We have many anniversary’s cancer in our family. The day of 1st diagnosis, when she was cancer free the first time, diagnosis the second time, 2nd time cancer free which meant she could start preparing for BMT. BMT birthday and engraftment day, just to name a few.
This last week, lumber jake said to me,” It’s September 11th” and rather sarcastically said,”should we celebrate?”
Not only is it a sad anniversary for the nation, now it is a sad anniversary in our life of cancer. Five years ago on this sept 11 was the day we were told monkey#2″s leukemia had returned and we were whipped into immediate whirl wind of chemo, radiation and bone marrow transplant. How ever before that, but after we were told, the doc left us to breath it in, in a dark hospital check up room, tears streaming down our faces. We thought we knew what was ahead because we had done 2 years of treatment before. We were wrong. However we looked at each other and I told Chloe, who had heart breaking tears in her eyes, that we were a team and we were going to fight this!
Five years later, no, I don’t like to celebrate this day, but I do reflect on it. We had no idea what was up ahead, those treatments and radiation prior to transplant still brings tears to my eyes. I think back on it and sometimes think it was someone else’s story, not ours. This year my reflection was on how grateful I am for her life. The chemo, and other complications she had, made her loose 10 pounds. Pounds she needed. It broke my heart to undress her, change her dressings and have to help her walk into the bathroom to puke for the 5th time that day. She couldn’t keep anything down. One night it was just me and her in the darkness of her room. The light was spilling in from the hall outside her bedroom. We were waiting for her home care nurse to take CBC’s. I was on my knees quietly talking to her about this and that, when it got really quiet. I watched her take a breath and waited. I waited some more, then I whispered a quick prayer, “Chloe, breath.” I was rewarded with an intake of breath, and have never been so relieved.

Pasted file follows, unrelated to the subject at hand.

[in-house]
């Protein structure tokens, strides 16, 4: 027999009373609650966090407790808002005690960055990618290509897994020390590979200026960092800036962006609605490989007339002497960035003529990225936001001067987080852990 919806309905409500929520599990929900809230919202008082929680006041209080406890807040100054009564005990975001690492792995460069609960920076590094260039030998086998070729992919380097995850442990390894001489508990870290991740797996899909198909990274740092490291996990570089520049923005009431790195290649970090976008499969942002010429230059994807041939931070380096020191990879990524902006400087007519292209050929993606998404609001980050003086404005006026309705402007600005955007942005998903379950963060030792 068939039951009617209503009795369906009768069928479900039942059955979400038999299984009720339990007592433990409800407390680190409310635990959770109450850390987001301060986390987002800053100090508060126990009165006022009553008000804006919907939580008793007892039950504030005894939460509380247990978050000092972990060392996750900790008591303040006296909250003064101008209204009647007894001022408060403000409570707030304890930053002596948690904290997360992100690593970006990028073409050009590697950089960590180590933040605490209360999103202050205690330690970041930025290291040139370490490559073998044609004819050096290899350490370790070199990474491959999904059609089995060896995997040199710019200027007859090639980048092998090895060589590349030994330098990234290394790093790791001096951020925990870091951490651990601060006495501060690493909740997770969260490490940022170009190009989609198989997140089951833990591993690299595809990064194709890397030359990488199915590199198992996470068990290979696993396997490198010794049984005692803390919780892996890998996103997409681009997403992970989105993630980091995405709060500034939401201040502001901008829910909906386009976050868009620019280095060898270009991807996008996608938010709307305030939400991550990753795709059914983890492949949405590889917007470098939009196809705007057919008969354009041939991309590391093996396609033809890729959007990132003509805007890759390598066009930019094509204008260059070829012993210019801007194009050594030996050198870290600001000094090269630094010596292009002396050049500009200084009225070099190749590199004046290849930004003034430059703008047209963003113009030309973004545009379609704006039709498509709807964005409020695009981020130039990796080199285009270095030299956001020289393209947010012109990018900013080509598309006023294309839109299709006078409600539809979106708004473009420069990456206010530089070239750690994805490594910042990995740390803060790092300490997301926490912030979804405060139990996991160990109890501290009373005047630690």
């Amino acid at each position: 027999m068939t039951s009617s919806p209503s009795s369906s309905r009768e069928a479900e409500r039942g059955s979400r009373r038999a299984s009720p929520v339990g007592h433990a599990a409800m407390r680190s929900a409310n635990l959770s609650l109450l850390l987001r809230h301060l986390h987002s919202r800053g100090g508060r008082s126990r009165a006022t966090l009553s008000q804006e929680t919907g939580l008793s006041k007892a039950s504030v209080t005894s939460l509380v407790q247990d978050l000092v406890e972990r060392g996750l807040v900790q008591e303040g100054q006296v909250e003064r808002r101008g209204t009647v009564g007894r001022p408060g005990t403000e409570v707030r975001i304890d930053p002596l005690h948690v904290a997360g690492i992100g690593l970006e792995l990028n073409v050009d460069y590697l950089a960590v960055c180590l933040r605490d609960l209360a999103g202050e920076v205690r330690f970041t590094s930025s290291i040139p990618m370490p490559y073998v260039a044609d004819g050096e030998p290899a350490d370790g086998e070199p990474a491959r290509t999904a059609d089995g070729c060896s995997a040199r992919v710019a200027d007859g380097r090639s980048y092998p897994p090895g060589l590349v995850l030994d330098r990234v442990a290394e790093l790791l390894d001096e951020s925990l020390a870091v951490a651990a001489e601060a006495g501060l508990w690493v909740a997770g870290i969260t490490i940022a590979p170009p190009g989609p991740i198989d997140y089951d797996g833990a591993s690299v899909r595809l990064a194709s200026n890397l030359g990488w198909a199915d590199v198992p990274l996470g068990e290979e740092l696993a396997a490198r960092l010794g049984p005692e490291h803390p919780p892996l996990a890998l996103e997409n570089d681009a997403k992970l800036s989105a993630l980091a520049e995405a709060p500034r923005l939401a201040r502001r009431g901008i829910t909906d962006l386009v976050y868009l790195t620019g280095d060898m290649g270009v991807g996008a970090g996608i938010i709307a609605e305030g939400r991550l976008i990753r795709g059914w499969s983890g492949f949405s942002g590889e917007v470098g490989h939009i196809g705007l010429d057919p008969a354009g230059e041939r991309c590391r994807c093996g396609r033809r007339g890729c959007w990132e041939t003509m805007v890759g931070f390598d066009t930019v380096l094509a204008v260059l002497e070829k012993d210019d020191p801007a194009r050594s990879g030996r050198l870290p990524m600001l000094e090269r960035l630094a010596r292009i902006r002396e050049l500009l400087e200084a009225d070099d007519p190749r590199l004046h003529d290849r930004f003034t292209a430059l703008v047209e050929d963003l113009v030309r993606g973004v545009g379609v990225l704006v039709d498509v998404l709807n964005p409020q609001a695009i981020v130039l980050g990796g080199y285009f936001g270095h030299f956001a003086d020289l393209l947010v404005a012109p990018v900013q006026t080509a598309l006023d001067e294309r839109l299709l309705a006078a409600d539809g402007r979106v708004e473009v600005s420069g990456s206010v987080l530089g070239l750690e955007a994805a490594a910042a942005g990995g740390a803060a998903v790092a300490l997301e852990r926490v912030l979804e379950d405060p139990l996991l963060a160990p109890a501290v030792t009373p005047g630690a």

Here CBC’s were drawn and the nurse left, however I received a call a half hour later of a panic nurse explaining to me, “Your daughter is so sick, her counts are so low I don’t know how she is breathing, you need to call her doctor now!!” In a panic I called the on call doc which happened to be on that we knew, I told him what happened and he said that he had had the same call from the nurse. He reassured me she was fine for a cancer patient, her numbers are what they expect from her treatment.
My reflection this Sept 11, five years later is on her life and that she breathed that night, and still does.